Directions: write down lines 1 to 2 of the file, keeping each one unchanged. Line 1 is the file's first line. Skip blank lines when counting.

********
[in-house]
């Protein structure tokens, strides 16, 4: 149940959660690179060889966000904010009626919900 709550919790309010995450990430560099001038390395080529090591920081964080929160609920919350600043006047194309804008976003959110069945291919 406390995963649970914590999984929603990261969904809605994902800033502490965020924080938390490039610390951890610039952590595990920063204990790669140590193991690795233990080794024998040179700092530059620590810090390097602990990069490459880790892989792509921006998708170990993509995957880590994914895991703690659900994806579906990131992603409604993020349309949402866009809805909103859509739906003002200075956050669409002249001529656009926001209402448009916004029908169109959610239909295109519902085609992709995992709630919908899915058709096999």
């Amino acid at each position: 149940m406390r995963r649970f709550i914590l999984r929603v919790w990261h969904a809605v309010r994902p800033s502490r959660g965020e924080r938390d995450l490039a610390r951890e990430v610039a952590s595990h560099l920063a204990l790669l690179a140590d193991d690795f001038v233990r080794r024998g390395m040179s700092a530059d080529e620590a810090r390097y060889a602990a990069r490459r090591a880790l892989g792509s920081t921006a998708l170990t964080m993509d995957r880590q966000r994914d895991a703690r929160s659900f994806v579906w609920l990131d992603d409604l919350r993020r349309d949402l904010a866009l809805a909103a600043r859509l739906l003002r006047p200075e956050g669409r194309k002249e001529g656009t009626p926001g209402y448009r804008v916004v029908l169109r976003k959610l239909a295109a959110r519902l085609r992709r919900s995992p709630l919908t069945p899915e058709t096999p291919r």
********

[in-house]
């Protein structure tokens, strides 16, 4: 149940959660690179060889966000904010009626919900 709550919790309010995450990430560099001038390395080529090591920081964080929160609920919350600043006047194309804008976003959110069945291919 406390995963649970914590999984929603990261969904809605994902800033502490965020924080938390490039610390951890610039952590595990920063204990790669140590193991690795233990080794024998040179700092530059620590810090390097602990990069490459880790892989792509921006998708170990993509995957880590994914895991703690659900994806579906990131992603409604993020349309949402866009809805909103859509739906003002200075956050669409002249001529656009926001209402448009916004029908169109959610239909295109519902085609992709995992709630919908899915058709096999």